July 12, 2002
By Holly Lippke Fretwell
BOZEMAN, Mont. – As cool, moist air at last reaches the Rocky Mountain West, some of the largest fires in Colorado and Arizona history are finally fading. Remaining fresh in our minds, however, are the bitter debates over the causes of those fires. By misusing a government report, environmentalists evaded blame for their protests against critical forest thinning and prescribed burns.
It has become widely known that the conflagrations across the West are the result of years of drought, fire suppression, and past logging practices. Reducing fuels through thinning of overly dense forests and prescribed burns is an accepted solution. The Manitou Experimental Forest in Colorado, where these treatments have been practiced for fifty years, shows how effective they can be. When the 137,000-acre Hayman fire in Colorado reached the experimental forest, it swept through grasses and ground cover but spared the large, thick-barked ponderosa pines.
Indeed, the Sierra Club, the Wilderness Society, the Center for Biological Diversity, the Southwest Forest Alliance, and other environmental organizations all pay lip service to thinning small-diameter trees and to prescribed burns. So why don’t we see more thinning and prescribed burning, particularly in the urban-wildland interface where life and property are at greatest risk?
The fact is that environmental organizations have opposed logging, including restorative thinning, for years. Their opposition has played a deadly role in helping the fuel buildup to reach dangerous levels. And many continue to oppose projects that would reduce fire risk. The Sierra Club and Forest Guardians, among others, have appealed an Arizona project that is desperately needed and supported by a consortium of federal, state, and local organizations known as the Greater Flagstaff Forests Partnership. Based in Flagstaff, Arizona, the partnership devised a thinning project that would cut only trees up to 16 inches in diameter, with 60 to 80 trees left per acre after thinning. But four years later this area surrounding Flagstaff remains a tinderbox.
The intensity of the fires in Arizona and Colorado were just beginning to focus criticism on environmentalists for their resistance to logging when, late in June, the Center for Biological Diversity dropped a bombshell. It reported that the General Accounting Office (GAO) had exonerated environmentalists from responsibility. As reported by the center and picked up by regional newspapers, the GAO had found that only 20 out of 1671 "hazardous fuels reductions projects" that is fewer than one percent, had been slowed by appeals.
Critics of environmental groups were caught unprepared by the difference between what they knew was happening in the forests and what the GAO was purported to have said. What the report did not mention, and environmental groups failed to point out, was that each of these projects had already been through the process of environmental assessment and appeals before the GAO had begun its examination. These projects were already approved, ready to go, and waiting for funding. One would expect none, or at least very few, of these projects to be appealed at that point, many of them had likely been appealed already. The GAO did not consider whether any of these projects had faced earlier litigation.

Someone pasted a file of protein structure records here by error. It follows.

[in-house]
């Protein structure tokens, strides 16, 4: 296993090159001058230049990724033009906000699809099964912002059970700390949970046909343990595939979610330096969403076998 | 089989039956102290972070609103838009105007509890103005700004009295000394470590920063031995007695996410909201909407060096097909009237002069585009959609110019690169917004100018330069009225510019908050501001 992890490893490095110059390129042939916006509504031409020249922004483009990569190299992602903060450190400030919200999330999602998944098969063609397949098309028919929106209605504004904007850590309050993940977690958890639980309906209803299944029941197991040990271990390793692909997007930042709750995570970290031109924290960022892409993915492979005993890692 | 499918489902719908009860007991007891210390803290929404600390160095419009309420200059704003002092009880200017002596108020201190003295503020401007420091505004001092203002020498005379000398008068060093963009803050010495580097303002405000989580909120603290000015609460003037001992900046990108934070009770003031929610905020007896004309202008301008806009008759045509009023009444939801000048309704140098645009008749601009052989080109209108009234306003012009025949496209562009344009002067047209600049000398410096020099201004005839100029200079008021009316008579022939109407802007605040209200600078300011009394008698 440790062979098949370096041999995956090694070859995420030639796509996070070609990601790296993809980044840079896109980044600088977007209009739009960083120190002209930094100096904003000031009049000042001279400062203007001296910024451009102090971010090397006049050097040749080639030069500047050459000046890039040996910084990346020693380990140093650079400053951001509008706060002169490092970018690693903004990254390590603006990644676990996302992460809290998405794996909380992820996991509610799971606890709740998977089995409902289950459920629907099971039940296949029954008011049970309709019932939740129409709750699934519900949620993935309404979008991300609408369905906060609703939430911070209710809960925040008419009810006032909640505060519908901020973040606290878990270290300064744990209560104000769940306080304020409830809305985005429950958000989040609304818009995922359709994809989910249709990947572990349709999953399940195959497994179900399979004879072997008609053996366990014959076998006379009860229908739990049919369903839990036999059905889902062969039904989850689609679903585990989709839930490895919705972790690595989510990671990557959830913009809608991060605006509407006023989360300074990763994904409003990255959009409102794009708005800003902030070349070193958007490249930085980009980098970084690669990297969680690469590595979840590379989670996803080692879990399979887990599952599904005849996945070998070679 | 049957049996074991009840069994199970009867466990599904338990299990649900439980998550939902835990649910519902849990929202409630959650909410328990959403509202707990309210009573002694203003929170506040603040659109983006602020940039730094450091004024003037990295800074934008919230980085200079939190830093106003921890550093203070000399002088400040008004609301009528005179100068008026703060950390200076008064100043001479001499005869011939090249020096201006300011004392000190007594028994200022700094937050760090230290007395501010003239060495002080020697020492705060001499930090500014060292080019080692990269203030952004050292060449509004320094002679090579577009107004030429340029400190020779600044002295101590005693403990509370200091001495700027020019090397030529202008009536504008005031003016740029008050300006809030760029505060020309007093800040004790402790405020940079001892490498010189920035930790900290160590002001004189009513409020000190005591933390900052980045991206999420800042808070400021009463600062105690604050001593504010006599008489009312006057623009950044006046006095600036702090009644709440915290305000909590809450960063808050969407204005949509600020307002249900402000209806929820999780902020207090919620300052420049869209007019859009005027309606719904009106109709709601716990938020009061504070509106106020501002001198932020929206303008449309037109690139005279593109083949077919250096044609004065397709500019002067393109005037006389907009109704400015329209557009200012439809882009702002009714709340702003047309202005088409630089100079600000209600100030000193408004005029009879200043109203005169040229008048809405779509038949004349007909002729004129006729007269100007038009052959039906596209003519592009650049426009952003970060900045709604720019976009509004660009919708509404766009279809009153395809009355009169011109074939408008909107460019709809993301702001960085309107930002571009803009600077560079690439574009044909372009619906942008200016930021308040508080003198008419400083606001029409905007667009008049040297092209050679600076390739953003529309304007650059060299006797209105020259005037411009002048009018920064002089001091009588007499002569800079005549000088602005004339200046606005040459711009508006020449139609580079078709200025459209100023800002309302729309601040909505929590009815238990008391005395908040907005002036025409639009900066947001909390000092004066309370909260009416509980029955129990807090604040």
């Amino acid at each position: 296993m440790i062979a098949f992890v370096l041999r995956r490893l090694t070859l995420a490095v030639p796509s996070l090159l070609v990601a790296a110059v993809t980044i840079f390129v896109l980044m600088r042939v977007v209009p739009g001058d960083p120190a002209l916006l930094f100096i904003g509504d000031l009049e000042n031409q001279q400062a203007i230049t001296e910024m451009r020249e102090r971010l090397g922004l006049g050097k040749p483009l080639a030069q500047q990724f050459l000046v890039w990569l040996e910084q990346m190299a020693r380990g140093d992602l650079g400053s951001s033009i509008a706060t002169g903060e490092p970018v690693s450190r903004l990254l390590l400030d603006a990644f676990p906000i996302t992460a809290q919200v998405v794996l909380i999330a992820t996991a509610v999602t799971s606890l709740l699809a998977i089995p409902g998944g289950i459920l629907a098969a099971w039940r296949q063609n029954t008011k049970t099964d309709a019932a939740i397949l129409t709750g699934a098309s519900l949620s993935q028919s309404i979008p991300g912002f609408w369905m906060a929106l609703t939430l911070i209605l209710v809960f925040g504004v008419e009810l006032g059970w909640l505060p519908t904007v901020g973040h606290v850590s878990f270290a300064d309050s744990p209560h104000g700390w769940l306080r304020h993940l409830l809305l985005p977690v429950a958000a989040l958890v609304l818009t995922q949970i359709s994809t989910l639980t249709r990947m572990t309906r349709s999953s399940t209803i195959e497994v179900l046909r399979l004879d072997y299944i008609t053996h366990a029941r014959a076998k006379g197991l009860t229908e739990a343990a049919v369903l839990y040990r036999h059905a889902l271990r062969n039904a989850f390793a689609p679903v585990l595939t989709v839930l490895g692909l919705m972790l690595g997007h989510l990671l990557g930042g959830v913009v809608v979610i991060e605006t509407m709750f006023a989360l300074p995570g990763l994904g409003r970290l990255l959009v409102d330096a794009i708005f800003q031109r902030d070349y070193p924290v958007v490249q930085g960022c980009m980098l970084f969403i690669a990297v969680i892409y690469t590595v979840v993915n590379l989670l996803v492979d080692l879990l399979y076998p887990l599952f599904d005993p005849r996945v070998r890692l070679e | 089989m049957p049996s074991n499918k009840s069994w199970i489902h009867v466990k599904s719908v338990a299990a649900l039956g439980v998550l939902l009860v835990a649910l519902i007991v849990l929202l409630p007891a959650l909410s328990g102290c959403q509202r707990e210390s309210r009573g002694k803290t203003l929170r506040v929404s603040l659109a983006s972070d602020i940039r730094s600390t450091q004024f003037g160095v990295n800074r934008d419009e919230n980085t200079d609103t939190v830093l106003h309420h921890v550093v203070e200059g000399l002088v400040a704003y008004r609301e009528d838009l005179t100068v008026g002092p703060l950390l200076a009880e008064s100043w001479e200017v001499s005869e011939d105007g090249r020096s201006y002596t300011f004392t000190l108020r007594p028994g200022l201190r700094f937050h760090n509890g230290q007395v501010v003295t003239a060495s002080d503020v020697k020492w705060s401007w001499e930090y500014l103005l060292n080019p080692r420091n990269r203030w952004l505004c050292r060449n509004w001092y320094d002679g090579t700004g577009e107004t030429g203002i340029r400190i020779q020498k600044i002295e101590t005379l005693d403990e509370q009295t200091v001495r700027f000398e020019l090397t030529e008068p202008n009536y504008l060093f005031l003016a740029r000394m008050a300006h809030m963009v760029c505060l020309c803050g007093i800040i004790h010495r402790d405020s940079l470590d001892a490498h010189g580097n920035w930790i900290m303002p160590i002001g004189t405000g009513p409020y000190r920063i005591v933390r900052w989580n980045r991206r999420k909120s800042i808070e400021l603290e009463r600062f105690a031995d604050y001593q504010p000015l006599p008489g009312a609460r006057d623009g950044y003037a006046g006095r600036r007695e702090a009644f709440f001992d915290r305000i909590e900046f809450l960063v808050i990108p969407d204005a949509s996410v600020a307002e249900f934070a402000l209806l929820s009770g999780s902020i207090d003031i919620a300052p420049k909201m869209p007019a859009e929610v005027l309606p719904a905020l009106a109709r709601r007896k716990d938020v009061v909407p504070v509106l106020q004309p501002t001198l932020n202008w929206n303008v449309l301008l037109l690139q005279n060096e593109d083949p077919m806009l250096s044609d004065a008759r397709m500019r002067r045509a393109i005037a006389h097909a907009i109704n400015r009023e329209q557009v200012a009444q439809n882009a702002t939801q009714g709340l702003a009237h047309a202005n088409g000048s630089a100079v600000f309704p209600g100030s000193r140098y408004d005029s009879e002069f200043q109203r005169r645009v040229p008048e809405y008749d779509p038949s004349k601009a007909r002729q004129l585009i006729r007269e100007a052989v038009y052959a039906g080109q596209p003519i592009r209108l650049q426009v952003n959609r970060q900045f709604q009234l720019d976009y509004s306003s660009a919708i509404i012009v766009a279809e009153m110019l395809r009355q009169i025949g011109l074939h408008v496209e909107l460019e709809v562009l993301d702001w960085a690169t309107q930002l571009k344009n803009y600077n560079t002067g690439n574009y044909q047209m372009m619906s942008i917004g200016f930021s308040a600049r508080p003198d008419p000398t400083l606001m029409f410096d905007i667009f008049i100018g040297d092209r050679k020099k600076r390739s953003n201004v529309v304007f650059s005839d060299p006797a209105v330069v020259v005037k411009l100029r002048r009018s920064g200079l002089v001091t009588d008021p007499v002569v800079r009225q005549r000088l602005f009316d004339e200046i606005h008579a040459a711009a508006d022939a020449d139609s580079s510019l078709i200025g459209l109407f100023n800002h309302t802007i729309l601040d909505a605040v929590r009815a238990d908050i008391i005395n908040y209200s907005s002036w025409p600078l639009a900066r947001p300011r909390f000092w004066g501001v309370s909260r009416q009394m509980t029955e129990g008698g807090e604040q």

Superficially, this looked like vindication for environmental activists, and numerous environmental organizations flaunted the 1 percent figure, among them the Center for Biological Diversity, Natural Resources Defense Council, Sierra Club, and Wilderness Society. Newspapers quoted it as well.
Even as they drape themselves in this "exoneration," many environmental groups are using the appeals process to delay projects that would reduce fuel buildup. The latest information from the Forest Service is that 48 percent of the forest thinning projects proposed over the last 18 months were appealed.
In April, a salvage sale to remove Engelman spruce killed by beetle infestation was held up in Utah’s Manti-la Sal National Forest. Also this year, ecosystem restoration was appealed on the Oachita National Forest in Arkansas. Such appeals continue a long history of resistance. In the mid-1990s, environmentalists protested thinning a stand of trees in the Coconino National Forest in Arizona because it was near the nest of an endangered goshawk. In 1996, the trees and the goshawk nest! went up in flames. In fact, the 1996 fires, plus reduced Forest Service timber sales due to protests, led to the formation of the Greater Flagstaff Forests Partnership, which is still struggling to get its restoration effort going due to environmentalists’ opposition.
Environmentalists may have scrambled to safety this time, thanks to the widespread misinterpretation of the GAO report. But fires will continue to burn unless the environmental opponents change their actions, not just their rhetoric.
Holly Lippke Fretwell is a research associate at PERC and the author of four reports on Public Lands